The latest release from 7a Records features two long lost tracks by Davy Jones. "Rainbows" was written and produced by Chip Douglas (who was also at the helm for The Monkees' Headquarters and Pisces, Aquarius, Capricorn & Jones Ltd. LPs along with singles like "The Girl I Knew Somewhere," "Pleasant Valley Sunday," "Daydream Believer," and "Goin' Down") and recorded by Davy in 1981. The song has long circulated in tape trading circles of Monkees/Davy fans, but this single marks its first official release.
"You Don't Have To Be A Country Boy To Sing A Country Song" was written by Davy and Tommy Boyce (who co-wrote some of The Monkees' biggest hits with Bobby Hart) and appeared as the B-side to "(Hey Ra Ra Ra) Happy Birthday Mickey Mouse," the official theme song for the 50th birthday celebration of Mickey Mouse. That single was released by Warner Brothers in 1978 in England only, and neither side has ever been officially issued on compact disc or been made available digitally. 7a previously provided fans with a sneak preview of the A-side.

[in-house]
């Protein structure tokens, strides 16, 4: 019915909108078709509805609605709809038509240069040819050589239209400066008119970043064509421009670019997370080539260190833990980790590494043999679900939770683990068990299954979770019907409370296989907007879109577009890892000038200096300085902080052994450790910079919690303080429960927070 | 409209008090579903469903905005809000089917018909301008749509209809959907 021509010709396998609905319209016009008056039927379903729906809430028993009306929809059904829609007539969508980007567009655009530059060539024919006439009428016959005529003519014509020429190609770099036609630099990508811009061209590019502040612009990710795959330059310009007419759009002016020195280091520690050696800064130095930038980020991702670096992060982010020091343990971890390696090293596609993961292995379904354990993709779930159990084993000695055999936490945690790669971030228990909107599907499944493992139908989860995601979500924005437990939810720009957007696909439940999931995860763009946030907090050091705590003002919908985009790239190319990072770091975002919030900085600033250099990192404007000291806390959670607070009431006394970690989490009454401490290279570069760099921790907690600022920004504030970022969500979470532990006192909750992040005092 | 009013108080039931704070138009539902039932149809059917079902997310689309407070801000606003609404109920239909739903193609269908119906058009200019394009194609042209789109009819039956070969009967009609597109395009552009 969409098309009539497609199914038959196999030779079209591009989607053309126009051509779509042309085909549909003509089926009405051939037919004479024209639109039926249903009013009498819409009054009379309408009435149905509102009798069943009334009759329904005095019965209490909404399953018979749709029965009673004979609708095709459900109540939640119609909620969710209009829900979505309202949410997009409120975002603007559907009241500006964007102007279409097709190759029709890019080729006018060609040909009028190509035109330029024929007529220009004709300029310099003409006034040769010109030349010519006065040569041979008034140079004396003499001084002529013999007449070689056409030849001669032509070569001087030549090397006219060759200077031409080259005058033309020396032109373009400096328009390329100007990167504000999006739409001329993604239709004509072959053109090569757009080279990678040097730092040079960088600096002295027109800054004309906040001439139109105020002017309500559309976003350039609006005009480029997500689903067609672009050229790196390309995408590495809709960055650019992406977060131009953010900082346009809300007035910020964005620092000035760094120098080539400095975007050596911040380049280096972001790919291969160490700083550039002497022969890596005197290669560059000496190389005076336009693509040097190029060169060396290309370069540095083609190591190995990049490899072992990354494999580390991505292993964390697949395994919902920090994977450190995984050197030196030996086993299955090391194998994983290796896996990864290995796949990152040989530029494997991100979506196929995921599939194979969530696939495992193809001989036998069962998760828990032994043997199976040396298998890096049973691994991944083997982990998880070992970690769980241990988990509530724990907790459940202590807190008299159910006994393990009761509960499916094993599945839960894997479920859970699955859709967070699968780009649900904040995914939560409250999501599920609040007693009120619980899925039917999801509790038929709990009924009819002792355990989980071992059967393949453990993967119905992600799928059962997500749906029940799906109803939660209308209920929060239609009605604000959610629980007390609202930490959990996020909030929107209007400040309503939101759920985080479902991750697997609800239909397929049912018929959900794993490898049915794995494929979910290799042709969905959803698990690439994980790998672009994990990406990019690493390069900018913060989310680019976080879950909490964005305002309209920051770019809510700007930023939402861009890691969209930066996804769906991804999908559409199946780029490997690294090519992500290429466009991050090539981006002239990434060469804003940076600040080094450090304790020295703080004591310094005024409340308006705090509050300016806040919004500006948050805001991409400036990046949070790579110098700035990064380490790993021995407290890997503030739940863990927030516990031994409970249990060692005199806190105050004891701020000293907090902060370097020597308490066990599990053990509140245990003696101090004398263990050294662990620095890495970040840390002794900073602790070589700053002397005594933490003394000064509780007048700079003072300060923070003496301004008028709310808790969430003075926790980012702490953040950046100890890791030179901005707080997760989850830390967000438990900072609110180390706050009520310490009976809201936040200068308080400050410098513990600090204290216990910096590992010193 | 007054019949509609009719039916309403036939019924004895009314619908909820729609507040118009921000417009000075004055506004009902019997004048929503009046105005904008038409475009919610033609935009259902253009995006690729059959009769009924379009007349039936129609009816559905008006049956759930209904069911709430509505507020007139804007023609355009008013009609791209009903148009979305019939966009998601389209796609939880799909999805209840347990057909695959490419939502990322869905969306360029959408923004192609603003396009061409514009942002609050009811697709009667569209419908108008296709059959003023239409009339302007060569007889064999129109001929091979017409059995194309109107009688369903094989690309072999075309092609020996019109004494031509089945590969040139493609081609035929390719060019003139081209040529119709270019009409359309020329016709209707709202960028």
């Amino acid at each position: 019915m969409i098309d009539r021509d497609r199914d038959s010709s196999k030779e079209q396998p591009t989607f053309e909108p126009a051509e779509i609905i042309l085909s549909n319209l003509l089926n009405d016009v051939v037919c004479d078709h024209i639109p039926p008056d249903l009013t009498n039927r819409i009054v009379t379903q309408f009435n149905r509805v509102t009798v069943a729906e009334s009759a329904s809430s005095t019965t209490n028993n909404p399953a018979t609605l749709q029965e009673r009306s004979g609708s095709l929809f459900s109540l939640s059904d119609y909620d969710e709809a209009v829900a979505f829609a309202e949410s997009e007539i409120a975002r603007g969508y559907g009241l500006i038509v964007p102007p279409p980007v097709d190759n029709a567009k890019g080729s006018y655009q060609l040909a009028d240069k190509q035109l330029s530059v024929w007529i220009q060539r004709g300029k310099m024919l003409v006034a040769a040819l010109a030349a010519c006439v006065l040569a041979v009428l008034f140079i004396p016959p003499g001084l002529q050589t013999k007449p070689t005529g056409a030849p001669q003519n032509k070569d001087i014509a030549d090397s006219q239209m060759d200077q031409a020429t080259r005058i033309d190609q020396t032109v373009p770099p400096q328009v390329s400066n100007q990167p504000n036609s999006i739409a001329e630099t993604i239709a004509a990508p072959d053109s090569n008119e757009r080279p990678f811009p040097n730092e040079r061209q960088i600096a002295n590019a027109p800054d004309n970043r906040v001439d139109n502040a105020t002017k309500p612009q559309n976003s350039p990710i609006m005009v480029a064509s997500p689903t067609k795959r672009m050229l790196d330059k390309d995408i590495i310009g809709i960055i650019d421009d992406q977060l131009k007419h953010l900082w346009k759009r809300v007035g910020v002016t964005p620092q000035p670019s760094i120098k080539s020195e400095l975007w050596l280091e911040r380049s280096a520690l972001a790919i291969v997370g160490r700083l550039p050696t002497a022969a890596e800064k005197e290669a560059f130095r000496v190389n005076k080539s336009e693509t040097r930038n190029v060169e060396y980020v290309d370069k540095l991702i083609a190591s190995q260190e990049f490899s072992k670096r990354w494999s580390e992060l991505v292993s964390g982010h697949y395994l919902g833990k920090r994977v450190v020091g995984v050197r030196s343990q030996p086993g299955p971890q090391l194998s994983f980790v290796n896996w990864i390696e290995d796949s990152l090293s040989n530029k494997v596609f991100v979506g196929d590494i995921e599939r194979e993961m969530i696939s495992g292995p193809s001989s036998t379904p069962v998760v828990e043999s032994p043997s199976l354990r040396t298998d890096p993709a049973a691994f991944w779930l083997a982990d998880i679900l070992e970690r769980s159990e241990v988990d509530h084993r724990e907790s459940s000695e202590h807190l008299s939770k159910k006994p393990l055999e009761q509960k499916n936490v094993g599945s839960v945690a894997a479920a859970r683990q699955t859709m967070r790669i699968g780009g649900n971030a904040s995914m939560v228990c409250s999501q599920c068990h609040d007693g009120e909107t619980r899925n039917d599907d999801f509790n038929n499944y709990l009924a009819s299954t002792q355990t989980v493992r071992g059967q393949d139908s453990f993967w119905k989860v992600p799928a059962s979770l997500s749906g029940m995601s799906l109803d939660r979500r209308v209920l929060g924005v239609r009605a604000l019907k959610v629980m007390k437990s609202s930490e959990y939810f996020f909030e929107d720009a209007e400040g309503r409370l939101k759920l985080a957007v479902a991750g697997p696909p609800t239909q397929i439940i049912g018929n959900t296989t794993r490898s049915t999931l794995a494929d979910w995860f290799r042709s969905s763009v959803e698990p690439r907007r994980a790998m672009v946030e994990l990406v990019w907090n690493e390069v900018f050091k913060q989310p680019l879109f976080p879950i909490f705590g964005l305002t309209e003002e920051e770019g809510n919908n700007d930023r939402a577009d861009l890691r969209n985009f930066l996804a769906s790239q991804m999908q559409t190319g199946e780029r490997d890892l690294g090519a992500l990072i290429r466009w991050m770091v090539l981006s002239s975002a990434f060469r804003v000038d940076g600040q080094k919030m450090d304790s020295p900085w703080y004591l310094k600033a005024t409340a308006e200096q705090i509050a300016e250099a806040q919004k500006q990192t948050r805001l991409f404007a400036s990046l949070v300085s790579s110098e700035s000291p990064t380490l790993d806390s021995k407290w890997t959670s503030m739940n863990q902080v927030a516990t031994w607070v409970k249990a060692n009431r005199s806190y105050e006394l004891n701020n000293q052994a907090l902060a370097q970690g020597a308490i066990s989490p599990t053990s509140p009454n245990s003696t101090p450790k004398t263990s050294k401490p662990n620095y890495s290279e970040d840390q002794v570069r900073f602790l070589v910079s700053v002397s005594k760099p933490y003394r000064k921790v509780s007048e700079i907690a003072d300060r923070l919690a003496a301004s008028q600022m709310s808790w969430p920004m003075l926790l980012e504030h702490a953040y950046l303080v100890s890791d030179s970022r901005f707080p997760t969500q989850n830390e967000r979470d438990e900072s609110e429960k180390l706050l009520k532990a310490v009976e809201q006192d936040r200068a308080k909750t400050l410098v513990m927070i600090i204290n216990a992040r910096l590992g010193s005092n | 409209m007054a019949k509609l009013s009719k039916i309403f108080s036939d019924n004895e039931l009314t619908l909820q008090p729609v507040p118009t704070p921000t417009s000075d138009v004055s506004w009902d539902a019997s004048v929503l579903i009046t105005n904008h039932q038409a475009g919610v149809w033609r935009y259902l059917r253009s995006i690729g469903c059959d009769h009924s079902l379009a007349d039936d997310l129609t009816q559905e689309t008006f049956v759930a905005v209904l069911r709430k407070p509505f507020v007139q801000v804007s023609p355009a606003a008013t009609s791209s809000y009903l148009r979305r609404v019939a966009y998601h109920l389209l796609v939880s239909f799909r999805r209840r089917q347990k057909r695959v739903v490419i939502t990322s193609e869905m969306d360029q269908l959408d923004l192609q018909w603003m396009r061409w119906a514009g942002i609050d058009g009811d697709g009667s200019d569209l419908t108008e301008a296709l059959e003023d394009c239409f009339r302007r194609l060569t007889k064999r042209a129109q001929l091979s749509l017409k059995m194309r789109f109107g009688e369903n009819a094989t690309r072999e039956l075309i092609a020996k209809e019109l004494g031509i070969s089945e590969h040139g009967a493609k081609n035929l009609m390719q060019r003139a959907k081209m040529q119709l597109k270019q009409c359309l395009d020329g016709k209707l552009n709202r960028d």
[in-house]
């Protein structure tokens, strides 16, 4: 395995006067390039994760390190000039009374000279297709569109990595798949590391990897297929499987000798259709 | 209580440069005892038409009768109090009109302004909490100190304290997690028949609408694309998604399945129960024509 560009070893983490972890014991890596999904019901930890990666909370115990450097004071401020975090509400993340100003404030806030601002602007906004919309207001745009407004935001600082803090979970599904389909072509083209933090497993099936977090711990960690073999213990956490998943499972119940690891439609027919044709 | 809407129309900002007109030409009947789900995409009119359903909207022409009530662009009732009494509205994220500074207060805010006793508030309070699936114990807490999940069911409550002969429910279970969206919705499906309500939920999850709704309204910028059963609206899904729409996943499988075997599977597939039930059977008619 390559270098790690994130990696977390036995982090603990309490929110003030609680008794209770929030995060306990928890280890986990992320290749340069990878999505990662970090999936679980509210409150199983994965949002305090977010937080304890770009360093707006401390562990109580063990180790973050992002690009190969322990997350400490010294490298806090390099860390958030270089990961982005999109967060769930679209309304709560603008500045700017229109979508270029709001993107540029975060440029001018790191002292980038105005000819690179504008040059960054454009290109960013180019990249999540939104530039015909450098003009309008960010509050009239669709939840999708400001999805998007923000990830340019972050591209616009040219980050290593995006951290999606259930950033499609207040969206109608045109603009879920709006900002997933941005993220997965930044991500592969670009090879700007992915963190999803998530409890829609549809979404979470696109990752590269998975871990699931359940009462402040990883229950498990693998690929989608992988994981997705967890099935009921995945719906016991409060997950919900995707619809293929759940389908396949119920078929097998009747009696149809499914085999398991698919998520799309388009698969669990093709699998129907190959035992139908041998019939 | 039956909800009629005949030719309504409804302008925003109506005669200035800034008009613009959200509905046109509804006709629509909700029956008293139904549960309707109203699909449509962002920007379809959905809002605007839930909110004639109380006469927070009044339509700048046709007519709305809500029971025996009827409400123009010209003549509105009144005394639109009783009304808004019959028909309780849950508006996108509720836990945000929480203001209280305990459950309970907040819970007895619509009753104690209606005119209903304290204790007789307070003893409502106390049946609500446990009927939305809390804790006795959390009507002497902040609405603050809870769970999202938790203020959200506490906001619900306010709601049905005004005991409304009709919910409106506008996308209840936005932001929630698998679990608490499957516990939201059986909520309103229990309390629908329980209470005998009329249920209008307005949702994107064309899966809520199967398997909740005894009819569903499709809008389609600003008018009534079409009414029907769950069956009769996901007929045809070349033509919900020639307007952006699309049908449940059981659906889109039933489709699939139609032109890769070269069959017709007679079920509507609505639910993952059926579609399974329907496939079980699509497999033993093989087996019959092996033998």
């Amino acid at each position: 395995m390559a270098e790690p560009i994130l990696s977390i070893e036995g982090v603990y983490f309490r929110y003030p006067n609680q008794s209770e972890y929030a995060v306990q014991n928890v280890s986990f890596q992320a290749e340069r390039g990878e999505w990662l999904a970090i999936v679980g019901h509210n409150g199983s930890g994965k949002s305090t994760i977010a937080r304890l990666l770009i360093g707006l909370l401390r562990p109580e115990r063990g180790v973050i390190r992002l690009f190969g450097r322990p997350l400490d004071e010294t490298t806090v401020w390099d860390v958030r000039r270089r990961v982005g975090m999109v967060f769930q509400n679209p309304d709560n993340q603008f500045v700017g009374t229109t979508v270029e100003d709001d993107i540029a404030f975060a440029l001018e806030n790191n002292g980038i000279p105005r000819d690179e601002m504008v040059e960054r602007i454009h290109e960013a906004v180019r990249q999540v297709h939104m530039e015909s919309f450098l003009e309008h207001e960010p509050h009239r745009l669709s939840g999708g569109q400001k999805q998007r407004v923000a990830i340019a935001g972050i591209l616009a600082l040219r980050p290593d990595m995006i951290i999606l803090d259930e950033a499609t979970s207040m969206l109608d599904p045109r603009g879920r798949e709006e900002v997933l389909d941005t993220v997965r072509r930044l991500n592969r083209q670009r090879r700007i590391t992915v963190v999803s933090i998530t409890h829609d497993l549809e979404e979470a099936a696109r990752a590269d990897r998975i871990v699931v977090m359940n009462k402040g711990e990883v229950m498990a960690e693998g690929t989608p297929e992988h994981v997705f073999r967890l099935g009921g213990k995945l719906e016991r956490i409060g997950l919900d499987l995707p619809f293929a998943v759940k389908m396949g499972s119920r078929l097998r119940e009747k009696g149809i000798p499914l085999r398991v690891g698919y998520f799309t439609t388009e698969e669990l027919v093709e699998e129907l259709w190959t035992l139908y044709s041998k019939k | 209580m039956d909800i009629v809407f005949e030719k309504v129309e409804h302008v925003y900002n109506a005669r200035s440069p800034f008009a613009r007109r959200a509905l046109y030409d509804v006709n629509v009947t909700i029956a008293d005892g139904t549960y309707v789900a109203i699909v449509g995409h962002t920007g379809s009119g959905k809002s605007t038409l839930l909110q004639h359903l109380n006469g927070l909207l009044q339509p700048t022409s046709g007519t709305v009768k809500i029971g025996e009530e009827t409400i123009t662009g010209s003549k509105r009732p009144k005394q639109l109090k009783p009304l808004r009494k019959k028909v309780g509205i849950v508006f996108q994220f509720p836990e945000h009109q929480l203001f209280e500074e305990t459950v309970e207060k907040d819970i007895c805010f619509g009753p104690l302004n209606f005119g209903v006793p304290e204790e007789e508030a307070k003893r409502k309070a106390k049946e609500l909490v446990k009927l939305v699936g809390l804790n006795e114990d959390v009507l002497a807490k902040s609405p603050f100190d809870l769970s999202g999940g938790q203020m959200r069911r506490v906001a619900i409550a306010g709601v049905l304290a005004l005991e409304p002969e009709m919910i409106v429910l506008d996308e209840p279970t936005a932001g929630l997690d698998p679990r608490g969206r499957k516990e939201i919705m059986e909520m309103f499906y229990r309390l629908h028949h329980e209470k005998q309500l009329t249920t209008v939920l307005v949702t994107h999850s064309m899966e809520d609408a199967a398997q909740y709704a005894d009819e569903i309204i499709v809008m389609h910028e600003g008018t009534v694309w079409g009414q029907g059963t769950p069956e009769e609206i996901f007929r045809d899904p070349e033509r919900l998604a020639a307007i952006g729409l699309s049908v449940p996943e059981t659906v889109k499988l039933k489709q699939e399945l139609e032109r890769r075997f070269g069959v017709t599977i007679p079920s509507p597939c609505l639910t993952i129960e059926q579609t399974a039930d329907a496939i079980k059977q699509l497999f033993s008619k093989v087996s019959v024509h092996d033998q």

This release is available as a 7" red vinyl single, and only 500 copies have been pressed. Of note, after speaking with 7a co-founder Glenn Gretlund earlier this week, only 50 copies remain in their stock. Deep Discount had the best pricing option, but they are currently sold out! (Check back later, however, for ordering options.) There are still limited quantities available from Amazon. And for UK customers, Amazon UK has the single listed but it's currently out of stock. Clearly this item is in demand, so be sure to get your copy soon!